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Everybody’s Got a Name

$ 9.99

Greg's most recent combo recording (2007). Featuring guitar trio, piano quartet, and a guitar-piano duet- 7 originals and 4 standards.

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Product Description

Liner

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Reviews

  1. :

    “…His straight-ahead, coolly swinging sound is heard in trio and quartet arragnements on this release, mostly originals with a jam-session feel… Chako hits paydirt when his band lets loose in the bustling, trickily constructed title track, and when he gets lost in the emotion of the sparkling All Roads Lead Home…” – JazzTimes `08

  2. :

    “…this album swings hard and gentle, depending on the track… Greg Chako has some of the nimblest fingers I’ve ever heard! The backing by his trio is superb and very tight, so you have a muscular sound wrapped in gloves of velvet. In British English slang this is a band giving it some serious welly and taking no prisoners. If your feet aren’t at least tapping when listening to this album you have to be braindead! Definitely one the best jazz albums I’ve heard in recent times”. – http://www.mpeters77.freeserve.co.uk/musicwatch11.html

  3. :

    “…his last few releases have placed him among the elite jazz guitarists in America… The musicians have good chemistry… You will enjoy his buttery tone on guitar in both trio and quartet formats…” – D. Oscar Groomes, O’s Place

  4. :

    “Superb,” “exquisite” and “delicious” are three words that only begin to describe Greg Chako’s ninth and latest release, Everybody’s Got A Name. Chako’s superb playing, exquisite interpretations and delicious melodies, combined with his impeccable ear for melody, lend an understated elegance to each of the album’s 11 tracks. He guides his listeners through the world of Jazz guitar with tunes that range from bop compositions to sultry Bossa Nova, all the while gracing each song with his unique style of playing. There’s something fresh about each of the songs. Chako has a cool and confident style of playing, with superior ease and grace… Not only does he show just what he is made of, but his band mates strut their stuff, too; their flawless musicianship is evident throughout the album, but they excel on the title track. In his liner notes he confesses, “As the title track, I wanted to write something that shows off the group.” With this in mind, Chako wrote a complex, forward, unpredictable, yet clean musical rebuttal to the Jazz professionals and critics who, “overemphasize ‘name’ recognition…” He says, “…Everybody’s got a name, or, everybody who’s got something uniquely valid to say has a right to be taken seriously.” Mark my words, ladies and gentlemen; this is one fellow we should all take seriously… The other star of this album is “The Lamp is Low.” Based on Ravel’s “Pavane pour une Infante defunte,” a Classical piece, Chako and his trio effortlessly execute this dreamy Bossa Nova version. Chako’s smooth guitar playing leaves a velvety aftertaste in the listener’s mouth, and the tender melody lingers long after the song ends. You’ll want to play this one on repeat. You’ll probably want to play a few others over and over again, too. Do yourself a favor and listen to Everybody’s Got A Name. Greg Chako and his band members prove they definitely have something to say, and they’re worth listening to. Rating: 9 on a scale of 1 to 10 http://www.music-reviewer.com/may-2008/jazz-blues-other/greg-chako-::-everybodys-got-a-name/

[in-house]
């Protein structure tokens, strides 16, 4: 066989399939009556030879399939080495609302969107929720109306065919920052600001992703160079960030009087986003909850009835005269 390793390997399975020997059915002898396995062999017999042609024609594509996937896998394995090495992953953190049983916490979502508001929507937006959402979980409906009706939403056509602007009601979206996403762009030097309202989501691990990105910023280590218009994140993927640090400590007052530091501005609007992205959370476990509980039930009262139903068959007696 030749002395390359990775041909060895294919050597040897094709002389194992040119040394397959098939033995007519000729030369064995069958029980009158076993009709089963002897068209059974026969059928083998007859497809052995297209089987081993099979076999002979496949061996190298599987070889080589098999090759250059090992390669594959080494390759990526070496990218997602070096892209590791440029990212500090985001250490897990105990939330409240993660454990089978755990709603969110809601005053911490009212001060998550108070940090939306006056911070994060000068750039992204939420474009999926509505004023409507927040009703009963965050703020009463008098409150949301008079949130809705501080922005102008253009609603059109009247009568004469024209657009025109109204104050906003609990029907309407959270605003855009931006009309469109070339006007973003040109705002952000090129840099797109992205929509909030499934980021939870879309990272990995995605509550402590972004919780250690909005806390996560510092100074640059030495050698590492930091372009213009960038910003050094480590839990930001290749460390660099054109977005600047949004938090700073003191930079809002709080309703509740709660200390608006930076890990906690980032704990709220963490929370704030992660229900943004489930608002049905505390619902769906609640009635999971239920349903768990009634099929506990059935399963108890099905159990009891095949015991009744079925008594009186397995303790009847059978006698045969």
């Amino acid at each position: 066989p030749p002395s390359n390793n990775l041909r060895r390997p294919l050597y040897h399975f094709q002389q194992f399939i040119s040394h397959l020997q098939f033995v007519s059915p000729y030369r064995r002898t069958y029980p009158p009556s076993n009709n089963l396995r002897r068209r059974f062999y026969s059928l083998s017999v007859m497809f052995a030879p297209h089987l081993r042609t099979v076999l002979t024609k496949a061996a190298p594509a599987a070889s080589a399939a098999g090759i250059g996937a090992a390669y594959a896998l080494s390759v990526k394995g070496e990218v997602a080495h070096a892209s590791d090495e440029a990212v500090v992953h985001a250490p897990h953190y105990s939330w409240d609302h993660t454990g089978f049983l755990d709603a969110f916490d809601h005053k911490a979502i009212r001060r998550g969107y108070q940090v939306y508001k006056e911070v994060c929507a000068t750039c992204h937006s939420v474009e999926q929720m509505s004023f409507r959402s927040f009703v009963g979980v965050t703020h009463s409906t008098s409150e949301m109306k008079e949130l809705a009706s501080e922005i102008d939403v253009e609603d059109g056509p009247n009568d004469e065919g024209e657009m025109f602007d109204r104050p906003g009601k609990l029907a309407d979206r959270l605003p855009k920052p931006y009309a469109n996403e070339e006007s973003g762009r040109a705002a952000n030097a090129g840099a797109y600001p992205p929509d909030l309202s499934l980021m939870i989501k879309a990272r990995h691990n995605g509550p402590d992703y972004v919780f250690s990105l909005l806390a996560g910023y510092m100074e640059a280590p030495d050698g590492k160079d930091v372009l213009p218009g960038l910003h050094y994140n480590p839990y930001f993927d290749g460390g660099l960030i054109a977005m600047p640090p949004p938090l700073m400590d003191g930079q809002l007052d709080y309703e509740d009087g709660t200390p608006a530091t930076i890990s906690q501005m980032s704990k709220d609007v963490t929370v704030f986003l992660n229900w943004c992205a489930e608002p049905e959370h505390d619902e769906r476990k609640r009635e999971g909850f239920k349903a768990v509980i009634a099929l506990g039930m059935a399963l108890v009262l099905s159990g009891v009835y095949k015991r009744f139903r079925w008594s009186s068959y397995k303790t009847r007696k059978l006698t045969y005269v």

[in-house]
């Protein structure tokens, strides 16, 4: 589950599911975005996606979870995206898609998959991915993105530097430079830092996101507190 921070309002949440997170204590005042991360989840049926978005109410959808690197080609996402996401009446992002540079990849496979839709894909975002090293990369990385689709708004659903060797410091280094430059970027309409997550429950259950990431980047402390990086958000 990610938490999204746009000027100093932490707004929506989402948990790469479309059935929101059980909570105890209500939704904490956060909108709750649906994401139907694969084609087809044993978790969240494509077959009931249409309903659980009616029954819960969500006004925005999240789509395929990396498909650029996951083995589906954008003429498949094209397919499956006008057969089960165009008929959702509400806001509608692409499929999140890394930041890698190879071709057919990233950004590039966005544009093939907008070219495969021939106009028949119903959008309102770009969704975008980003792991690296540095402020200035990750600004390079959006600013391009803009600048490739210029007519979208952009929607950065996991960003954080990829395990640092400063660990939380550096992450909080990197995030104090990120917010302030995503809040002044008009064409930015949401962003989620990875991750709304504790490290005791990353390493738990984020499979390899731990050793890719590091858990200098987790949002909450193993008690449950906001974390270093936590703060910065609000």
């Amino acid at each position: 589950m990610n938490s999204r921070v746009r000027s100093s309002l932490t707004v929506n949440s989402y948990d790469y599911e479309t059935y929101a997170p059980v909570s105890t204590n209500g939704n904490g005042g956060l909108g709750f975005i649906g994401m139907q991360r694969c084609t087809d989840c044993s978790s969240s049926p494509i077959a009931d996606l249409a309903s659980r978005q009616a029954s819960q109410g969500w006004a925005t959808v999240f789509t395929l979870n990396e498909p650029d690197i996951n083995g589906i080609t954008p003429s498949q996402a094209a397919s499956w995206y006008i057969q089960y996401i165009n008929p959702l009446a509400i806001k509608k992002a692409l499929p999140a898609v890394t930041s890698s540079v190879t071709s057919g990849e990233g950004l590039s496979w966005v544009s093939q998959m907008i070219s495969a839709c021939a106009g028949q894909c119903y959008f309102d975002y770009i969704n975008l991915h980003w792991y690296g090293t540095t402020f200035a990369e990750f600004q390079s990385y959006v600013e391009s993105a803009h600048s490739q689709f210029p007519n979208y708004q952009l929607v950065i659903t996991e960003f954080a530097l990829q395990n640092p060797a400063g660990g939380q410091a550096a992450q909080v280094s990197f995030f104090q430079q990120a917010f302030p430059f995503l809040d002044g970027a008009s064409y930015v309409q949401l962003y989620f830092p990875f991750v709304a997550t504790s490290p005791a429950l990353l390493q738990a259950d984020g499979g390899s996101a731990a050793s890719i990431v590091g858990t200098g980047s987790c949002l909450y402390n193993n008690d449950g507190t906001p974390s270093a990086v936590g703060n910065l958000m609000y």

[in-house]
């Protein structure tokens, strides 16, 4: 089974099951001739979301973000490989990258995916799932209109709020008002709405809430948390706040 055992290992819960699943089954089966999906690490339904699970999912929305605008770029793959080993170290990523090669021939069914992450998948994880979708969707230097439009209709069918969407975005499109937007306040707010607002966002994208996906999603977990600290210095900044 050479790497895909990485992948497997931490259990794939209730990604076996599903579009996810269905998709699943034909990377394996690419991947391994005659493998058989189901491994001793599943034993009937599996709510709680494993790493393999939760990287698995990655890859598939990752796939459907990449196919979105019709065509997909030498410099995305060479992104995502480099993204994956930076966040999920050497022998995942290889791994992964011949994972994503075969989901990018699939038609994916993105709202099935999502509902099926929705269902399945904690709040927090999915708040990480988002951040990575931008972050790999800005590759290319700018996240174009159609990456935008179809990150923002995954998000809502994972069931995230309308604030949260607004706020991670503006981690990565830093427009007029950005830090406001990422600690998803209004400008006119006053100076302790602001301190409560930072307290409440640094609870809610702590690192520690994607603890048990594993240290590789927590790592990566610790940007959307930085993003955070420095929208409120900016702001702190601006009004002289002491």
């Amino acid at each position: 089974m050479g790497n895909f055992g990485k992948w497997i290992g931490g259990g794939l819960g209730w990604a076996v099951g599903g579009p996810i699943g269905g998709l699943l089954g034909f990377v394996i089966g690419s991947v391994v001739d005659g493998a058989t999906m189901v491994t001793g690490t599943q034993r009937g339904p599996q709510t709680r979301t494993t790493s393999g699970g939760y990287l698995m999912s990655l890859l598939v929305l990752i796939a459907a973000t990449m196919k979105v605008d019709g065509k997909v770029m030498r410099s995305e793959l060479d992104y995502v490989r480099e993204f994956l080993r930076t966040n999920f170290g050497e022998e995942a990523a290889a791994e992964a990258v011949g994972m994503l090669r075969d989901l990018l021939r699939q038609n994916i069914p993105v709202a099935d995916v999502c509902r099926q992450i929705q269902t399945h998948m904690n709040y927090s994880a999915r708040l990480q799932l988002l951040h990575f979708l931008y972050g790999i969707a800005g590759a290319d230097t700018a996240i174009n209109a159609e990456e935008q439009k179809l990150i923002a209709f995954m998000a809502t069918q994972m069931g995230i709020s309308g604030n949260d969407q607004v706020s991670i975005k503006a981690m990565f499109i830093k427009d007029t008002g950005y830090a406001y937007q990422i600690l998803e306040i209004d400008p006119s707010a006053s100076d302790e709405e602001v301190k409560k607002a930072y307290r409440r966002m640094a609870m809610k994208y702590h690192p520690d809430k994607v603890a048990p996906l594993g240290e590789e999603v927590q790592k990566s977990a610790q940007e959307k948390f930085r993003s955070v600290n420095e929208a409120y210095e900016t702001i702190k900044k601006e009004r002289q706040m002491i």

5. :